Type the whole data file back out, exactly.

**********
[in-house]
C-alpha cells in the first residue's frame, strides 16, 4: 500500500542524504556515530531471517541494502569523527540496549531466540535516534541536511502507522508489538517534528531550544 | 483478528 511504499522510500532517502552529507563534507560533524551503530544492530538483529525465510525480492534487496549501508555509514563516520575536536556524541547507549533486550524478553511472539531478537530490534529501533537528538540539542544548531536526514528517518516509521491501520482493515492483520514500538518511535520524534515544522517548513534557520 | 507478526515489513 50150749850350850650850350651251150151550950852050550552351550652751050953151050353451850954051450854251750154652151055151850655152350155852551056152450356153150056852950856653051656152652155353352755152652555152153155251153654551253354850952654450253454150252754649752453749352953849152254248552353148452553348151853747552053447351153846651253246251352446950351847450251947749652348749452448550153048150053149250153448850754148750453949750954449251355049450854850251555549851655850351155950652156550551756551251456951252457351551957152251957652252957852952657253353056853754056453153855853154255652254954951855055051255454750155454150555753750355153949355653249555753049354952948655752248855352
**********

[in-house]
C-alpha cells in the first residue's frame, strides 16, 4: 500500500542524504556515530531471517541494502569523527540496549531466540535516534541536511502507522508489538517534528531550544 | 483478528 511504499522510500532517502552529507563534507560533524551503530544492530538483529525465510525480492534487496549501508555509514563516520575536536556524541547507549533486550524478553511472539531478537530490534529501533537528538540539542544548531536526514528517518516509521491501520482493515492483520514500538518511535520524534515544522517548513534557520 | 507478526515489513 50150749850350850650850350651251150151550950852050550552351550652751050953151050353451850954051450854251750154652151055151850655152350155852551056152450356153150056852950856653051656152652155353352755152652555152153155251153654551253354850952654450253454150252754649752453749352953849152254248552353148452553348151853747552053447351153846651253246251352446950351847450251947749652348749452448550153048150053149250153448850754148750453949750954449251355049450854850251555549851655850351155950652156550551756551251456951252457351551957152251957652252957852952657253353056853754056453153855853154255652254954951855055051255454750155454150555753750355153949355653249555753049354952948655752248855352